The Family That Couldn't Sleep by D.T. Max
A Medical Mystery

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Synopsis

For two hundred years a noble Venetian family has suffered from an inherited disease that strikes their members in middle age, stealing their sleep, eating holes in their brains, and ending their lives in a matter of months. In Papua New Guinea, a primitive tribe is nearly obliterated by a sickness whose chief symptom is uncontrollable laughter. Across Europe, millions of sheep rub their fleeces raw before collapsing. In England, cows attack their owners in the milking parlors, while in the American West, thousands of deer starve to death in fields full of grass.

What these strange conditions–including fatal familial insomnia, kuru, scrapie, and mad cow disease–share is their cause: prions. Prions are ordinary proteins that sometimes go wrong, resulting in neurological illnesses that are always fatal. Even more mysterious and frightening, prions are almost impossible to destroy because they are not alive and have no DNA–and the diseases they bring are now spreading around the world.

In The Family That Couldn’t Sleep, essayist and journalist D. T. Max tells the spellbinding story of the prion’s hidden past and deadly future. Through exclusive interviews and original archival research, Max explains this story’s connection to human greed and ambition–from the Prussian chemist Justus von Liebig, who made cattle meatier by feeding them the flesh of other cows, to New Guinean natives whose custom of eating the brains of the dead nearly wiped them out. The biologists who have investigated these afflictions are just as extraordinary–for example, Daniel Carleton Gajdusek, a self-described “pedagogic pedophiliac pediatrician” who cracked kuru and won the Nobel Prize, and another Nobel winner, Stanley Prusiner, a driven, feared self-promoter who identified the key protein that revolutionized prion study.

With remarkable precision, grace, and sympathy, Max–who himself suffers from an inherited neurological illness–explores maladies that have tormented humanity for centuries and gives reason to hope that someday cures will be found. And he eloquently demonstrates that in our relationship to nature and these ailments, we have been our own worst enemy.

 

About D.T. Max

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D. T. Max was born and raised in New York City and graduated from Harvard in 1984. He has been an editor at Washington Square Press, Houghton Mifflin, and The New York Observer. For the past eight years, he has reported mostly for The New York Times Magazine. His work has also appeared in the Los Angeles Times, The Wall Street Journal, San Francisco Chronicle, and Chicago Tribune. He lives outside Washington, D.C., with his wife, their two young children, and a rescued beagle named Max.From the Hardcover edition.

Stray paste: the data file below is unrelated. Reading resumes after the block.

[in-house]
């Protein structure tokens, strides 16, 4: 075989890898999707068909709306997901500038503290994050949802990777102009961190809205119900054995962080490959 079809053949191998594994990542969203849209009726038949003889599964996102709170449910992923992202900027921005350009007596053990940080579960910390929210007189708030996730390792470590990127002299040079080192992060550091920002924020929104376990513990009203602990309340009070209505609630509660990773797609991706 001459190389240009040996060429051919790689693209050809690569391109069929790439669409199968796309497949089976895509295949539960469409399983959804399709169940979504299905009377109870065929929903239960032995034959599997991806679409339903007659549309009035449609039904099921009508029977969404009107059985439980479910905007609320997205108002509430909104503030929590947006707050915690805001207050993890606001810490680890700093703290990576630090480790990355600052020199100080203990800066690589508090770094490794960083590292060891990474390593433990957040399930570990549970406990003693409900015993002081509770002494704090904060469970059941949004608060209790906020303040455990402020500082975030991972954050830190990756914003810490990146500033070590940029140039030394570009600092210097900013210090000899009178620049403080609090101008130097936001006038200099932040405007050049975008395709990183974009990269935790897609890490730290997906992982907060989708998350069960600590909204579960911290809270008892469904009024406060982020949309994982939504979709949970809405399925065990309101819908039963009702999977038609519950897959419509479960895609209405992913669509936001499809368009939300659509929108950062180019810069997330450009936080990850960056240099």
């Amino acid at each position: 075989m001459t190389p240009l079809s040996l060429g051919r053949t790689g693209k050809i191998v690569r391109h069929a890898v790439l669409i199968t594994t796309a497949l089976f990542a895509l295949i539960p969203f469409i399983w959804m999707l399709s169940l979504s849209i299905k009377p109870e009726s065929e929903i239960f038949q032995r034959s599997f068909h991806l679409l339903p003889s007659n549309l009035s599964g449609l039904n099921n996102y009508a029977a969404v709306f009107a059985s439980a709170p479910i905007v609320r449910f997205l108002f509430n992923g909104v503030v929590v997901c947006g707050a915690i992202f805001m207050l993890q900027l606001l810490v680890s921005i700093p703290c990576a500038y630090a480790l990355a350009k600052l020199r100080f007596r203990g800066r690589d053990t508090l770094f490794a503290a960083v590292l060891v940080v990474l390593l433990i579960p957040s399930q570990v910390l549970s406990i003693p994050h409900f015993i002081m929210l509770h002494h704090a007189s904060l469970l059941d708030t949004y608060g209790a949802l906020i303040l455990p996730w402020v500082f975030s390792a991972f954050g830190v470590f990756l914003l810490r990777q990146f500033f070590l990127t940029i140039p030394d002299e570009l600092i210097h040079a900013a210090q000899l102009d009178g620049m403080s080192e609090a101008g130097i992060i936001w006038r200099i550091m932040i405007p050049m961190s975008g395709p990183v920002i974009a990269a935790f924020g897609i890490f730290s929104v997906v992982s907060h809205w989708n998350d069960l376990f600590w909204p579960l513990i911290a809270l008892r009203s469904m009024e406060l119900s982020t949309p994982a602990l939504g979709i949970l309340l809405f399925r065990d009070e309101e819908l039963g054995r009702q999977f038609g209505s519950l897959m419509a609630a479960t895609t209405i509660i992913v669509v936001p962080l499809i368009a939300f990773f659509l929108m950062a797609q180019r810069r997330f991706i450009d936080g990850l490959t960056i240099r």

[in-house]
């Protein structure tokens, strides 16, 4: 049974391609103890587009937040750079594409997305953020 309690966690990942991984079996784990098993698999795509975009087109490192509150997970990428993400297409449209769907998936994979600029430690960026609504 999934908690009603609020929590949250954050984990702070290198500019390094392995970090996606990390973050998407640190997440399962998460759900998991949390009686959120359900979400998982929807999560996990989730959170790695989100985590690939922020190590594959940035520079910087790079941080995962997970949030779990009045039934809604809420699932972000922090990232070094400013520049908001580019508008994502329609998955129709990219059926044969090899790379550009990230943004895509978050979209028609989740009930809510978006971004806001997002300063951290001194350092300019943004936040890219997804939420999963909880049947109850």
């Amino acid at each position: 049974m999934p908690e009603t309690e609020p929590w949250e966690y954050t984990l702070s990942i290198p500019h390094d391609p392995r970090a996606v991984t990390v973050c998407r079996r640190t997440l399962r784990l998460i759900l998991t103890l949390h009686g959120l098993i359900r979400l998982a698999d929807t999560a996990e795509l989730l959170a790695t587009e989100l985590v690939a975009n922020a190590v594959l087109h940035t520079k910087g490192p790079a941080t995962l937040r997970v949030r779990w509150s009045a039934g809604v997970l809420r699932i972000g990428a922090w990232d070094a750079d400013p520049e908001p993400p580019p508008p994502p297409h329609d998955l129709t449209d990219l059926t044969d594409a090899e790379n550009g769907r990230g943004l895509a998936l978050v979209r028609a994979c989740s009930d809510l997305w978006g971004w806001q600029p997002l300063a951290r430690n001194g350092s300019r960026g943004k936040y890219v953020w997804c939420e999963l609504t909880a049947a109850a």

Published September 5, 2006 by Random House. 336 pages
Genres: Health, Fitness & Dieting, History, Professional & Technical, Political & Social Sciences, Religion & Spirituality, Literature & Fiction, Science & Math. Non-fiction

Unrated Critic Reviews for The Family That Couldn't Sleep

The New York Times

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Today, fatal familial insomnia, as it was named in 1986, is believed by many researchers to belong to the same class of disorders as mad cow disease, Creutzfeldt-Jakob disease and chronic wasting disease, and its peculiarities may well shed light on neurodegenerative and neuromuscular diseases li...

Sep 02 2006 | Read Full Review of The Family That Couldn't Slee...

The New York Times

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D. T. Max investigates the horrors of faulty prions, from fatal insomnia to mad cow disease.

Oct 08 2006 | Read Full Review of The Family That Couldn't Slee...

The Guardian

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The Family That Couldn't Sleep: Unravelling a Venetian Medical Mystery by DT Max 336pp, Portobello, £17.99 Strung out across the plains of northern Adriatic Italy lives one of the unluckiest families in the world.

Sep 01 2007 | Read Full Review of The Family That Couldn't Slee...

The Guardian

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The Family That Couldn't Sleep: Unravelling a Venetian Medical Mystery by DT Max Portobello £17.99, pp299 We live in the age of the prion, says New York writer DT Max in his introduction to this neat little medical whodunit.

Sep 23 2007 | Read Full Review of The Family That Couldn't Slee...

Book Reporter

A prion disease is an illness caused by a protein that has become deformed.

Jan 21 2011 | Read Full Review of The Family That Couldn't Slee...

Bookmarks Magazine

Emily Carter Roiphe New York Times 3 of 5 Stars "Mr. Max, who himself has a neuromuscular disorder loosely related to the diseases he describes, wants to make a few political points about the relationship between prion diseases and government agricultural policies.

Aug 21 2007 | Read Full Review of The Family That Couldn't Slee...

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